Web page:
My name is Matthew Boynton and I’m originally from the UK, but I’ve been living in Japan for about 16 years. I worked in the education sector for the first 10 years and was eventually the Head of Employment and Training at the company where I worked.
In 2017 I decided to make a bit of a career change though, and went to work as an apprentice brewer at Baird Brewing in Shizuoka. In 2019 I founded my own company, Sakamichi Brewing, along with my long-time cycling buddy Daniel Bellamy. We are located a short walk from Tachikawa Station in the west of Tokyo.
The reason why I set up a company in Japan
The reason why I set up a company in Japan is simple. After several years working as a brewer at Japanese craft beer breweries, I decided to go independent and set up my own brewery and taproom.
The first step on this road was for my business partner and I to found a company together.
Why I chose GK not KK
The first and simplest reason was that establishing a Godo Kaisha (“GK”) was cheaper than establishing a Kabushiki Kaisha (“KK”). As two non-Japanese guys working in a non-traditional sector, we weren’t really bothered by the idea of a KK having a more established history or any sense of greater credibility so it was hard to justify the increased cost.
Secondly, the GK corporate structure was a better fit for our needs. We planned to run the business as owner-operators and the financing was done without issuing any shares so the simpler structure of a GK suited us better. In addition, KKs are required to hold annual shareholder meetings and to publish their financial statements, which makes the compliance side of running a GK more straightforward.
What is good about starting a company in Japan
This was the first time I had been through the process of establishing a company, so I don’t have a lot of experience to compare it with. However, it seemed to me that the whole process was reasonably fast and not that expensive.
In addition, we could find most of the information we needed about how to navigate the process online, including templates of the documents we needed to submit. Of course, doing the whole process by ourselves without any help from lawyers or other experts had its drawbacks, more about which below.
The final thing that surprised me was that Japanese residency was not required. Both my business partner and I are non-Japanese residents, but this didn’t seem to be any kind of hurdle. As long as we filled in the forms and completed the process as required, we were treated just as Japanese people would have been. I did have to register the official katakana reading of my name at my local town hall, but that was very quick and easy to do.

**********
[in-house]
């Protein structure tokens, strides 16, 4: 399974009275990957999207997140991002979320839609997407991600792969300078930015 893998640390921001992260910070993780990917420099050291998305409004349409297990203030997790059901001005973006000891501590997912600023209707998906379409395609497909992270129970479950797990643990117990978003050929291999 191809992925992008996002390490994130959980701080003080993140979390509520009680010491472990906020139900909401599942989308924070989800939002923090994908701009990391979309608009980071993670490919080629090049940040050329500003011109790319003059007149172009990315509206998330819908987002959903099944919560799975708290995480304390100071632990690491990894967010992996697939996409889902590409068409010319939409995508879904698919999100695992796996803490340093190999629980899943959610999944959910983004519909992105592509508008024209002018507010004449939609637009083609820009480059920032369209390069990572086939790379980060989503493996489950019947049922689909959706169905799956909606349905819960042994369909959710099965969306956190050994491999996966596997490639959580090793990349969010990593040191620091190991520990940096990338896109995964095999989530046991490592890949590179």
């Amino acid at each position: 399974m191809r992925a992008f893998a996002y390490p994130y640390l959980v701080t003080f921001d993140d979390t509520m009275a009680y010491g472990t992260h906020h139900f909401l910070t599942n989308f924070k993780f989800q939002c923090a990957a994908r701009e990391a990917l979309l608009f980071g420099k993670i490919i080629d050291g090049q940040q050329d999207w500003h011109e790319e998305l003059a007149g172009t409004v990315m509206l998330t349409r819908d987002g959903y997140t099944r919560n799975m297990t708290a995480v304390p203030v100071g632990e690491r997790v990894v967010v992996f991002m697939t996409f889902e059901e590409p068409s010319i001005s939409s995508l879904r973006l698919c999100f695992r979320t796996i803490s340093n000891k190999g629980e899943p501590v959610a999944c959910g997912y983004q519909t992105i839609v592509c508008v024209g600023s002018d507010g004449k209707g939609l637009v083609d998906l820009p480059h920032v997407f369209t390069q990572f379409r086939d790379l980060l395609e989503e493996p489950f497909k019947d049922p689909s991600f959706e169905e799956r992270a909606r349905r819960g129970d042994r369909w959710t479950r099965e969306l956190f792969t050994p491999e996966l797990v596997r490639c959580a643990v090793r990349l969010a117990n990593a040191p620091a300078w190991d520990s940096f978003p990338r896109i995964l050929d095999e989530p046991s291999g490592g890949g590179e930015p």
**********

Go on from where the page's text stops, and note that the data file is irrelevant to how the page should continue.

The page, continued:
What is challenging and how you have overcome.
As I mentioned above, this was the first time I had established a company of any kind and we went through the whole process without any kind of outside help.
This, of course, meant that a reasonable level of Japanese was necessary. Reading and writing for preparing the necessary documents, and speaking and listening for dealing with the staff who processed them at the Legal Affairs Office. Though my conversational Japanese is okay, there were definitely times that Google Translate came in handy for some of the legal terminology.
The main take away from this point is that it is not possible to do this process in English or any language other than Japanese. You will either need to be able to communicate in Japanese or hire somebody that can.
The other thing that we learned about working with the Legal Affairs Office is that they will not give you any guidance about how to navigate the process of setting up a company.
I’m not sure if this is to avoid the possibility of legal action if bad advice is accidentally given or just a general principle of theirs, but it did lead to several additional frustrating resubmissions when we made some small mistake in our paperwork but the clerks at the office wouldn’t tell us what the correct way to fix them was. It ended up being a process of trial and error until we were able to satisfy them.
In addition, as I mentioned above, the fact that we were non-Japanese did not present a hurdle, but it’s possible that our non-Japanese names confused the clerks. At first, I had prepared the articles of incorporation and so on with our names written in the western order – first, middle, then last name – and the clerks told me that this would be fine. However, only after we had finished the submission of all of the documents did they come back to us and say that actually, the names needed to be written in the Japanese order, and so we had to resubmit everything again.
The other point that caused some confusion during application was that we needed a Japanese address in order to register the company – of course – but also we needed a registered company in order to be able to rent property in its name. One option would have been to use my home address to register the company, but even if we had gone back to change this later, the original address would still have been visible and I didn’t want that in a publicly searchable record.
The option that we went with instead was for me to rent our property privately at first, with an agreement that we could switch the contract over to being in the company name once it had been registered. Our landlords were very understanding to allow us to do this.